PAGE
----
A Day in the Life of Jens Dahle: 25 August 1864

The year 1864– 150 years ago– was a pivotal year of the Civil War.

On this day, 150 years ago, Jens Dahle, a Norwegian immigrant, was captured at the Battle of Reams Station.

We know what lies ahead– Petersburg campaign, Sherman’s March to the Sea, Lincoln’s reelection (not a forgone conclusion), the fall of Richmond, the surrender at Appomattox and the assassination of Lincoln. Let’s watch these events through one soldier’s eyes– those of Jens Dahle of the 2nd Minnesota.

To the extent known by me, I will post the activity of Jens on the date of the 150th anniversary of key and known activities. The activities are obviously not regular and thus the postings will be irregular as well.

The last posting in the series will be 30 April 2015.

But, who is Jens Dahle?

Jens Dahle  was born on 25 March 1839 to the unmarried couple Torkel Torkelson and Unni Olsdotter in Leikanger parish, Sogn und Fjordane district. Torkel and Unni married, but not to each other, within the following three years. [1]

As the stepson of the husband of his mother, Jens would not inherit the farm which instead would go to the eldest biological son. Jens could look forward to a life in Norway as a day laborer or a small tenant farmer without rights of inheritance for his own future family members. [2] Others from his parish emigrated to the Midwest including his biological father. The mass migration from Norway to the United States was just beginning and ultimately would send 11% of its population, the largest as a percentage of any country except Ireland, to the United States. [3]

Jens left the parish for “Nord Amerika” on 14 April 1858 for Minnesota. [4]

After four years in Minnesota and with still few prospects but with a reasonable command of the English language, Jens enlisted in the Union Army on 20 January 1862 and was assigned to the Minnesota Sharpshooters. [5] Doris Gilpin Faust described “sharpshooters” as “killing machines”  in her book, The Republic of Suffering: Death and the American Civil War because they were the ones selected for their accuracy with a gun and who served as snipers.

The next few years saw Jens in and out of the hospital system with dysentery, one of the diseases that caused over 2/3s of the deaths associated with the War. [6] This weakened him for regular duty and placed him in Provost Guard, ostensibly “light duty,” where he served until 21 June 1864.  This could hardly be considered light duty as he was still involved with four of the ten bloodiest battles of the War and traveled New York City to quell the riots in that city responding to the draft. [7]

reams stationWhere was Jens 150 years ago today?

25 August 1864:  Jens captured at the Battle of Ream’s Station, Virginia. [8]

This was a minor battle characterized by strategic blunders by the generals of the Union Army in their positioning of troops on the hill.  Jens was under the command of Brigadier General John Gibbon and positioned on the south side of the hill which was attacked by Confederates units under Hampton’s command. Jens was not alone–over 1000 Union soldiers were captured at this time.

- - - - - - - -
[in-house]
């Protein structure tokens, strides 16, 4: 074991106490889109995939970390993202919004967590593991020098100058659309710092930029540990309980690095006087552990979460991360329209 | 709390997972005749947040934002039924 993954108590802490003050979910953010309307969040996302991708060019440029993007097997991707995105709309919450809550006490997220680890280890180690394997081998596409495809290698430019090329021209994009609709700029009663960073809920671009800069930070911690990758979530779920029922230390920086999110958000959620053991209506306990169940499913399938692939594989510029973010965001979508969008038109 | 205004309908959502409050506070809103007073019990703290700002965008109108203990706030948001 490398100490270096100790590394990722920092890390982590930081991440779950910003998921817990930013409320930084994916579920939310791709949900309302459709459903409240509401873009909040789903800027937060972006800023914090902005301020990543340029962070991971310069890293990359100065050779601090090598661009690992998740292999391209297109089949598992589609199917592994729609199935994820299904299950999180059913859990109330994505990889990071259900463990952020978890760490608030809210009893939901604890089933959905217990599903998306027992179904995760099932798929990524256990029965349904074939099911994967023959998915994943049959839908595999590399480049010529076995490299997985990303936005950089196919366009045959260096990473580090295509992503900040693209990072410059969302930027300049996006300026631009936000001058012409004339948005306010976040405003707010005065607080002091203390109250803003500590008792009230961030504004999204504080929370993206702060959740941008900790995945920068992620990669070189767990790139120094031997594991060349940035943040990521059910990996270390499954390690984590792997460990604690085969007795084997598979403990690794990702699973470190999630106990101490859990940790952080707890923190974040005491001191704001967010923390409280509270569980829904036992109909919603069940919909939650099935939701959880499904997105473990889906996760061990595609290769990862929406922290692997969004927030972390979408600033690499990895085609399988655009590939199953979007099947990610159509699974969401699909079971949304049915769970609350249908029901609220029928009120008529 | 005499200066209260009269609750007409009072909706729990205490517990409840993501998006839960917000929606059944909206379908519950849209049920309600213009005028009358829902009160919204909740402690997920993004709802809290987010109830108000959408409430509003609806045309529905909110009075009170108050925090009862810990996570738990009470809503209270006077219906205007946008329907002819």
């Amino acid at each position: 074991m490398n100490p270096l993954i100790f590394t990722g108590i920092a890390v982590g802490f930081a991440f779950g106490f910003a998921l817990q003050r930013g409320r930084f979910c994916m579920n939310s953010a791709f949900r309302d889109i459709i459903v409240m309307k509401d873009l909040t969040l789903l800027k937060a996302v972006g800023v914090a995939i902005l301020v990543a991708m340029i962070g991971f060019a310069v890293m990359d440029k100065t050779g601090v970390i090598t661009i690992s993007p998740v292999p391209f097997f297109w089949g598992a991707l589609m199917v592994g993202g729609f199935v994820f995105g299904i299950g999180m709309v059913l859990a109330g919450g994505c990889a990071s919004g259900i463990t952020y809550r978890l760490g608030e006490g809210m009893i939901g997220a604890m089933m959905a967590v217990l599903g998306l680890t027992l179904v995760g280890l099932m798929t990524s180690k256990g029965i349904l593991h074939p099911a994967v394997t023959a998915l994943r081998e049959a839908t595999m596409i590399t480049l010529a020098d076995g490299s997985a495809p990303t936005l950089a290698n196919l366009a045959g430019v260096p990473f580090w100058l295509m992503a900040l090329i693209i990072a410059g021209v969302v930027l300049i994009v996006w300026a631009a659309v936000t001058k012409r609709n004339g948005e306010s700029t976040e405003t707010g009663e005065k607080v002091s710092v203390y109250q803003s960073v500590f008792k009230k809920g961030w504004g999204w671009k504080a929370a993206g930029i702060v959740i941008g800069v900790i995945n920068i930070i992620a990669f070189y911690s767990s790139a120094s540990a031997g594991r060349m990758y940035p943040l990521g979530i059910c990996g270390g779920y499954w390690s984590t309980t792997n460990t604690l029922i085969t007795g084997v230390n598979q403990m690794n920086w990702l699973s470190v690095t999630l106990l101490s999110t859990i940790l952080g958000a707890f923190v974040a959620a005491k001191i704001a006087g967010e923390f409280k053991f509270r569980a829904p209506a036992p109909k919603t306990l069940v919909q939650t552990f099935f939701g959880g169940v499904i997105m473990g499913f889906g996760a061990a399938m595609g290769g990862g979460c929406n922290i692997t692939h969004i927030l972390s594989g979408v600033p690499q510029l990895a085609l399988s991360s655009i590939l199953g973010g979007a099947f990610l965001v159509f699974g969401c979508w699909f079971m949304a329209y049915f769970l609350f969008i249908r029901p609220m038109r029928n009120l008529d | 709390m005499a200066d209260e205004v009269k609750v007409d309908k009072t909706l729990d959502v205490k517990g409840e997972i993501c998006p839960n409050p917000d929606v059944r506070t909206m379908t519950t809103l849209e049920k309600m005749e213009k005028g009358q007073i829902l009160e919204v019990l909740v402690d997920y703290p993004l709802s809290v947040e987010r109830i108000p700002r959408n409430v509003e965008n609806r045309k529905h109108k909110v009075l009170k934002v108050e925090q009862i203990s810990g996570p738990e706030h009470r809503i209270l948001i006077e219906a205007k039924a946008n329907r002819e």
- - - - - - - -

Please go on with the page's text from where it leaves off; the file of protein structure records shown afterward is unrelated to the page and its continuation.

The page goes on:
As you can see from the map, the blue lines indicate the Union forces and the red were the attacking Confederates.  You do not need to be a General Patton to figure out that if the Confederates shot at you and missed they had a second chance at hitting a Union compatriot in the back on the other side of this tight “V-shaped” formation.  Jens was stationed with his regiment on the lower right hand side of the V-shaped formation. [9]

Over the next two or three days, he and the others captured travel to Richmond, Virginia.

Our thoughts are with you, Jens and all the POWs who have sacrificed for this country.  I respect and honor the courage it took to face the long odds you endured.


Next installment: 27 August 2014, Richmond, Virginia.

[1]  Leikanger parish, Sogn of Fjordane County, Norway, Jens Torkelson birth entry (25 March 1837); original parish records online  Digitalarkivit (http://arkiverket.no : accessed 23 October 2011) entry 44, 11.
[2] Theodore Christian Belgen, Norwegian Migration to America (1825-1860), (North Stratford, New Hampshire : Ayer Company Publishers, In., 1969) 5.[3] Belgen, 22.
[4] Leikanger parish, Sogn og Fjordane County, Norway, Jens Torkelson Tjon moving out record (14 April 1858); original parish records online Digiatarkivet (http://www.arkiverket.no: accessed 23 October 2011) 248.
[5] Compiled Military Service Records (CMRS) of Volunteer Union Soldiers, National Archives and Record Administration (NARA); Jens T. Dahle (private, 2nd Company, Minnesota Sharpshooters). Copy of record in the possession of Mary Swenson [address for private use.]
[6] CMRS, Jens Dahle.
[7] CMRS, Jens Dahle.
[8] CMRS, Jens Dahle.
[9] “Maps of Reams Station, the Second Battle of Reams Station,” Civil War Home (http://www.civilwar.org/battlefields/reamsstation/maps/reamsstationmap.html : accessed 19 November 2011).


2 comments on “A Day in the Life of Jens Dahle: 25 August 1864

  1. Mary Swenson says:

    Fascinating to learn once again about my great-grandfather and his courage!

  2. Dana says:

    How interesting! I am doing something similar, though I’m not following an ancestor 150 years later. I recently received a document where the brother of my great, great grandfather listed 8 battles he was in. So, I’m researching those battles both to learn more about the Civil War and more about this uncle.

Leave a Reply

Fill in your details below or click an icon to log in:

WordPress.com Logo

You are commenting using your WordPress.com account. Log Out /  Change )

Google+ photo

You are commenting using your Google+ account. Log Out /  Change )

Twitter picture

You are commenting using your Twitter account. Log Out /  Change )

Facebook photo

You are commenting using your Facebook account. Log Out /  Change )


Connecting to %s